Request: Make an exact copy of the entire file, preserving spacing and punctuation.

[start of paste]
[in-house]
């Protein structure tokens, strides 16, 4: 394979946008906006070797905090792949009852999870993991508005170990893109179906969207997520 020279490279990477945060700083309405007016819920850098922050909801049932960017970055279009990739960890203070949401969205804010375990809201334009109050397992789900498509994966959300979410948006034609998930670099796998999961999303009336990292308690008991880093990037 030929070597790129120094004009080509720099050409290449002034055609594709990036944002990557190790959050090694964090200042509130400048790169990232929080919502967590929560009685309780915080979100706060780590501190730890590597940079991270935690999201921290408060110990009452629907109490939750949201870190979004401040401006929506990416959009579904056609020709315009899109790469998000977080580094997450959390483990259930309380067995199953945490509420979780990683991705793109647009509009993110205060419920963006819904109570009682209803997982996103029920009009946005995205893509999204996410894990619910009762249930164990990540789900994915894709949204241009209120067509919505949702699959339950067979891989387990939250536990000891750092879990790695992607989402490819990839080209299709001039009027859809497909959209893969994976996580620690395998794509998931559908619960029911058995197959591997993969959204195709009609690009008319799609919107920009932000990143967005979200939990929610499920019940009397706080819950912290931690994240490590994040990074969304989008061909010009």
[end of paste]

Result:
[in-house]
């Protein structure tokens, strides 16, 4: 394979946008906006070797905090792949009852999870993991508005170990893109179906969207997520 020279490279990477945060700083309405007016819920850098922050909801049932960017970055279009990739960890203070949401969205804010375990809201334009109050397992789900498509994966959300979410948006034609998930670099796998999961999303009336990292308690008991880093990037 030929070597790129120094004009080509720099050409290449002034055609594709990036944002990557190790959050090694964090200042509130400048790169990232929080919502967590929560009685309780915080979100706060780590501190730890590597940079991270935690999201921290408060110990009452629907109490939750949201870190979004401040401006929506990416959009579904056609020709315009899109790469998000977080580094997450959390483990259930309380067995199953945490509420979780990683991705793109647009509009993110205060419920963006819904109570009682209803997982996103029920009009946005995205893509999204996410894990619910009762249930164990990540789900994915894709949204241009209120067509919505949702699959339950067979891989387990939250536990000891750092879990790695992607989402490819990839080209299709001039009027859809497909959209893969994976996580620690395998794509998931559908619960029911058995197959591997993969959204195709009609690009008319799609919107920009932000990143967005979200939990929610499920019940009397706080819950912290931690994240490590994040990074969304989008061909010009």